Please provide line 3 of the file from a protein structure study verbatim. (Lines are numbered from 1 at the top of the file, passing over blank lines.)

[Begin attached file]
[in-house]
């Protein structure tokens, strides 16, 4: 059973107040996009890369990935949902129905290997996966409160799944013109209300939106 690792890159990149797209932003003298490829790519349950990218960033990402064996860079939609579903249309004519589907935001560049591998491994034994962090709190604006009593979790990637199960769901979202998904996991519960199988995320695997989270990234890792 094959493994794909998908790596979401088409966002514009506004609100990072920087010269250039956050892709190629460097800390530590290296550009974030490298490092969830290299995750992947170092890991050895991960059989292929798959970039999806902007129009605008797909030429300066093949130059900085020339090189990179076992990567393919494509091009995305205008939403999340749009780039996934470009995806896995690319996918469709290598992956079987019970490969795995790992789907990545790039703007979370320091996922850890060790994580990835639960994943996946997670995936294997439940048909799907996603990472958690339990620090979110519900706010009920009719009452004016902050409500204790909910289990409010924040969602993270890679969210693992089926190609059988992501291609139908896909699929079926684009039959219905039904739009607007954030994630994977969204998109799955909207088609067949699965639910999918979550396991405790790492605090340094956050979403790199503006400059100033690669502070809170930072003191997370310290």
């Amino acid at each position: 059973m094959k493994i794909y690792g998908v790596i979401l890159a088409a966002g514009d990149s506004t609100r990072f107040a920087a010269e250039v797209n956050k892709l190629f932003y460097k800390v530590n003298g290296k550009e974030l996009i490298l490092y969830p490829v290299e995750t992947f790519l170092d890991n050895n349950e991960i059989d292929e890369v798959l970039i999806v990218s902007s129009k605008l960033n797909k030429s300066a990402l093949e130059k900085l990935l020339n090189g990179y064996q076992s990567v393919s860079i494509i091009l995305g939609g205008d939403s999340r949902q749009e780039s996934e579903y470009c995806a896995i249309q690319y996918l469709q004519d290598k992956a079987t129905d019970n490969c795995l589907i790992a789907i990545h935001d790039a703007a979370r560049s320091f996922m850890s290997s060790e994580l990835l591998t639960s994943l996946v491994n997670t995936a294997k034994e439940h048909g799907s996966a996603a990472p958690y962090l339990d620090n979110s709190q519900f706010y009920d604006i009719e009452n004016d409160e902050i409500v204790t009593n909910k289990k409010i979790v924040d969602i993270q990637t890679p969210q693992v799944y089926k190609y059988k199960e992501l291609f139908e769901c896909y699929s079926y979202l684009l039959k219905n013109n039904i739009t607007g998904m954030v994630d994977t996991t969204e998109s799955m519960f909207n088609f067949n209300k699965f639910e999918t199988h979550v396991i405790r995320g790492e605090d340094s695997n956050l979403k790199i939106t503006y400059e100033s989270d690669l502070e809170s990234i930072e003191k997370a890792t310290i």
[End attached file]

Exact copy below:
């Amino acid at each position: 059973m094959k493994i794909y690792g998908v790596i979401l890159a088409a966002g514009d990149s506004t609100r990072f107040a920087a010269e250039v797209n956050k892709l190629f932003y460097k800390v530590n003298g290296k550009e974030l996009i490298l490092y969830p490829v290299e995750t992947f790519l170092d890991n050895n349950e991960i059989d292929e890369v798959l970039i999806v990218s902007s129009k605008l960033n797909k030429s300066a990402l093949e130059k900085l990935l020339n090189g990179y064996q076992s990567v393919s860079i494509i091009l995305g939609g205008d939403s999340r949902q749009e780039s996934e579903y470009c995806a896995i249309q690319y996918l469709q004519d290598k992956a079987t129905d019970n490969c795995l589907i790992a789907i990545h935001d790039a703007a979370r560049s320091f996922m850890s290997s060790e994580l990835l591998t639960s994943l996946v491994n997670t995936a294997k034994e439940h048909g799907s996966a996603a990472p958690y962090l339990d620090n979110s709190q519900f706010y009920d604006i009719e009452n004016d409160e902050i409500v204790t009593n909910k289990k409010i979790v924040d969602i993270q990637t890679p969210q693992v799944y089926k190609y059988k199960e992501l291609f139908e769901c896909y699929s079926y979202l684009l039959k219905n013109n039904i739009t607007g998904m954030v994630d994977t996991t969204e998109s799955m519960f909207n088609f067949n209300k699965f639910e999918t199988h979550v396991i405790r995320g790492e605090d340094s695997n956050l979403k790199i939106t503006y400059e100033s989270d690669l502070e809170s990234i930072e003191k997370a890792t310290i």